Arab Perceptions
The broad perception around the Arab world regarding this conflict is very similar to the opinion held of the 2008-2009 three-week winter ‘invasion’, called Operation Cast lead by the IDF. There are five major factors that are visible commonalities in all the Israeli-Palestine conflicts. First, Israel is seen as illegally occupying Palestine territories, which is compared to colonisation. The United Nations (UN) recognises that Israeli settlements in Palestine are illegal constructions and must be removed, a stance that gives credence to the perception of illegality. Second, the targeted assassination of the leadership of Hamas and other militant groups is viewed as extra judicial killings that are against international law. The recent killing of the military commander of Hamas, Ahmed al-Jabari, was one of the catalysts for the current conflict. Another verifiable fact is that between the conclusion of Operation Cast Lead and the start of the 2012 conflict, 315 Palestinians had been killed by Israeli actions. The question being asked is whether the concepts of ‘self-defence’ and ‘retaliation’ can be used as a reason for the application of force only by Israel and is not the right of the Palestinians. Third, from an Arab perspective, the entire Western world is seen as being pro-Israel, irrespective of the ground realities and Israeli actions. This pro-Israeli stance is further seen as the reason for the weak response of the UN to Israel’s military operations while the actions of the Hamas are more vociferously condemned.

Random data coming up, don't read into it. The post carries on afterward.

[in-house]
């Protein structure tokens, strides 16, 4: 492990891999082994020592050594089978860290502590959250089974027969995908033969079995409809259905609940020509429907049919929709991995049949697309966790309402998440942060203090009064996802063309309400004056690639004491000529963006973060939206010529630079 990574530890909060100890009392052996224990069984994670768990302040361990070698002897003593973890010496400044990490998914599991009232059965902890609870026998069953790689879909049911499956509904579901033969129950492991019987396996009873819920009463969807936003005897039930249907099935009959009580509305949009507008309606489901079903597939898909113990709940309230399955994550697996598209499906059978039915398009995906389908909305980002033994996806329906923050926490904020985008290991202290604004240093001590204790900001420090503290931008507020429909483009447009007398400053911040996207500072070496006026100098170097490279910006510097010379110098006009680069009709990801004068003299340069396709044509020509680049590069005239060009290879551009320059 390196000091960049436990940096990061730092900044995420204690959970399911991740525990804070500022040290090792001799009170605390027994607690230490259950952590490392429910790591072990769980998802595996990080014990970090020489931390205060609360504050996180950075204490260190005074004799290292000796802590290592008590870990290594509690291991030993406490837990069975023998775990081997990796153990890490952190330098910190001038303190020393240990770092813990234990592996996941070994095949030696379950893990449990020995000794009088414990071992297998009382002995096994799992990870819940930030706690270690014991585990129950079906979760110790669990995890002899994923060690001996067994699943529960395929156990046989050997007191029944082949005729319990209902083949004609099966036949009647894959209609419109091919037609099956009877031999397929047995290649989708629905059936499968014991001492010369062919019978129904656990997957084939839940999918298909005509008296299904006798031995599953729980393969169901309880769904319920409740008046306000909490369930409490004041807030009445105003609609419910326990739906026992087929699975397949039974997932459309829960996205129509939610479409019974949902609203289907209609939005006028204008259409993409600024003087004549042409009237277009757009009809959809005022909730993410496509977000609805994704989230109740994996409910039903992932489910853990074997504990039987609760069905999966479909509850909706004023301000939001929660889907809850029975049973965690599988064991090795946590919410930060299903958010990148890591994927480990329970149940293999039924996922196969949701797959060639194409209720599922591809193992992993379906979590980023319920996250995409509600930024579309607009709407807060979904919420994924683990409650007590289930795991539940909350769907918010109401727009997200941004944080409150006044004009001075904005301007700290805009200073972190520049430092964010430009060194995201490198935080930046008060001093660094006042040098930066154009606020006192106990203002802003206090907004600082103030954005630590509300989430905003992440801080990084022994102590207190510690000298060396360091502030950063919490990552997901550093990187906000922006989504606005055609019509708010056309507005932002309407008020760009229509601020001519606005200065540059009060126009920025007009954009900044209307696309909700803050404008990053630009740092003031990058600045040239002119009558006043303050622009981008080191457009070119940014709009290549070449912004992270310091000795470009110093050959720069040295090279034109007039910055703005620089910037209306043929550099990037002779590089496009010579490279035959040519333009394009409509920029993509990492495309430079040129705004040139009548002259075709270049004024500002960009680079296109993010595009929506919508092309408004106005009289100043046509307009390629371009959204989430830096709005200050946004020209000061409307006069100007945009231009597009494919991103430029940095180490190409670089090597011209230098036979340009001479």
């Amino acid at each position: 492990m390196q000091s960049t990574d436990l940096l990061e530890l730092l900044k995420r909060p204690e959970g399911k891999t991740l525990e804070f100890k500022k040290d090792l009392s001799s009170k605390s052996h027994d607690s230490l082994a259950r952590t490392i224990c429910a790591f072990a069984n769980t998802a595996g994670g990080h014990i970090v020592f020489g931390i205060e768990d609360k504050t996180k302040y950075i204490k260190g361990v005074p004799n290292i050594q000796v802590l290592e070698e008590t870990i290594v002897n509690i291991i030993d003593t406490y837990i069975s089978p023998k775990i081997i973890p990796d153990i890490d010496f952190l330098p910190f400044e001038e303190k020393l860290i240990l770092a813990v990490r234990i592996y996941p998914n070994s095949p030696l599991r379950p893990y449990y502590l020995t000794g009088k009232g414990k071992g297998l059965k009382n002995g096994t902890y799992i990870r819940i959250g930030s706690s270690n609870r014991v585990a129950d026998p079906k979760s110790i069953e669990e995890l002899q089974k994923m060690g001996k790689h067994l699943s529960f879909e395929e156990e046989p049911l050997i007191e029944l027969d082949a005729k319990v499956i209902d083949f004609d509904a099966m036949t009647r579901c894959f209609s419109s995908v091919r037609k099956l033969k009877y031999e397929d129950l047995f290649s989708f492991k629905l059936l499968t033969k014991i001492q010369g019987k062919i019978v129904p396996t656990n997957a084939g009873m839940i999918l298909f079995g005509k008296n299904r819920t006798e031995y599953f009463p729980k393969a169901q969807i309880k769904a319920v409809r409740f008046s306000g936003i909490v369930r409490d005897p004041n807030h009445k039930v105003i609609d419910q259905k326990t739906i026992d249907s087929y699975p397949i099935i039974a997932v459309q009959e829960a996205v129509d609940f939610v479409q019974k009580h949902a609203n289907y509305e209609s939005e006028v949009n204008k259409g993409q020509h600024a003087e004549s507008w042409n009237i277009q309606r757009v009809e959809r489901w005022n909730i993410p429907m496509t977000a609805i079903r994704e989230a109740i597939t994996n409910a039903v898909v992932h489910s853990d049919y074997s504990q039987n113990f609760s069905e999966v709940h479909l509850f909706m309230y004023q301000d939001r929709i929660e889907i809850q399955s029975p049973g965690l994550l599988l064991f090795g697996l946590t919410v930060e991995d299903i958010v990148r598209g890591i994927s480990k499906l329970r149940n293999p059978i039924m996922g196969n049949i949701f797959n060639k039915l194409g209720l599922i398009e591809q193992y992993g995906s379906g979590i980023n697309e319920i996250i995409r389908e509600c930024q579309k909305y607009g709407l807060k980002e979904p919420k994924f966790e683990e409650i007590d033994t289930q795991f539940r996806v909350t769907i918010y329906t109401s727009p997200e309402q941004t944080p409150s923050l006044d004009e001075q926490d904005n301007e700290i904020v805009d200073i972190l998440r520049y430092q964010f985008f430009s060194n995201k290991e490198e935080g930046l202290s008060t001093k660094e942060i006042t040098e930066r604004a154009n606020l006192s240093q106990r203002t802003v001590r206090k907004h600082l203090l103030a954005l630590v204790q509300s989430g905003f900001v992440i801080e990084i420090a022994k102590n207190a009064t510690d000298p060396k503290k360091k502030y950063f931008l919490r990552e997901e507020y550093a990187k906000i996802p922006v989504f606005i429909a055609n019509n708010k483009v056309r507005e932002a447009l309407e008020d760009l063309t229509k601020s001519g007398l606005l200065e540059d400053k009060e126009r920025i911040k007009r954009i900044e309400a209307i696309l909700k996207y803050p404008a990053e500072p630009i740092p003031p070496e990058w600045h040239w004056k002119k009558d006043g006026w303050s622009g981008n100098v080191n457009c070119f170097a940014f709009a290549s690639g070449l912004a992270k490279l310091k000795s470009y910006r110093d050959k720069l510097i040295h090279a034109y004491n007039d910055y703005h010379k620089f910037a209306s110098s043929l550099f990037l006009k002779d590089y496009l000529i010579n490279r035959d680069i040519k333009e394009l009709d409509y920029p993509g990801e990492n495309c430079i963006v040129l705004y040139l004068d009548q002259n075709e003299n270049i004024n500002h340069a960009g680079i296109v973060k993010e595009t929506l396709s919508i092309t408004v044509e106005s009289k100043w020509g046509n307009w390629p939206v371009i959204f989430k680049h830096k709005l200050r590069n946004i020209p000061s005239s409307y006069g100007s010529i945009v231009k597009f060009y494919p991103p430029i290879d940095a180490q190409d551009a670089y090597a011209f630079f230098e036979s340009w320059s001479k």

Fourth, Israel’s actions that invariably result in the killing of civilians, however careful the IDF is with their targeting, is seen as collective punishment against a whole nation-in-waiting for the actions of their military wing. This is against humanitarian law that prohibits collective punishment of any sort and cannot be argued away with the explanation that the Hamas rocket-firing sites are located in civilian areas while at the same time condemning Hamas for targeting civilian areas in Israel. There is an obvious sense of double standards here. Fifth, if the UN appraisal that Israel’s occupation of Palestine lands is illegal is accepted, there is another universally accepted norm that comes into play—people under illegal occupation are permitted to take up arms against the occupiers to liberate their land. Therefore, the Gazans (since the 2012 conflict was confined to Gaza with the West bank not taking any action, this seems a better term to use than Palestinians) have all the right to resort to the use of force to push out the occupying people. In addition, the Israeli withdrawal in 2005 is not seen as a real withdrawal, since Israel continues to control what goes in and out of Gaza and is extremely restrictive of the movement of people and goods.
Gaza today is a besieged and broken place—with 1.6 million people living within a blockade for the past six years. An NGO report states that 10 per cent of children under the age of five in Gaza have permanently stunted growth because of exposure to continuous malnutrition. Unemployment, which runs parallel with poverty, is rampant. It is reported that 58 per cent of the youth between the ages of 20 and 24 are unemployed and that 39 per cent of the people live below the poverty line. These are damning statistics.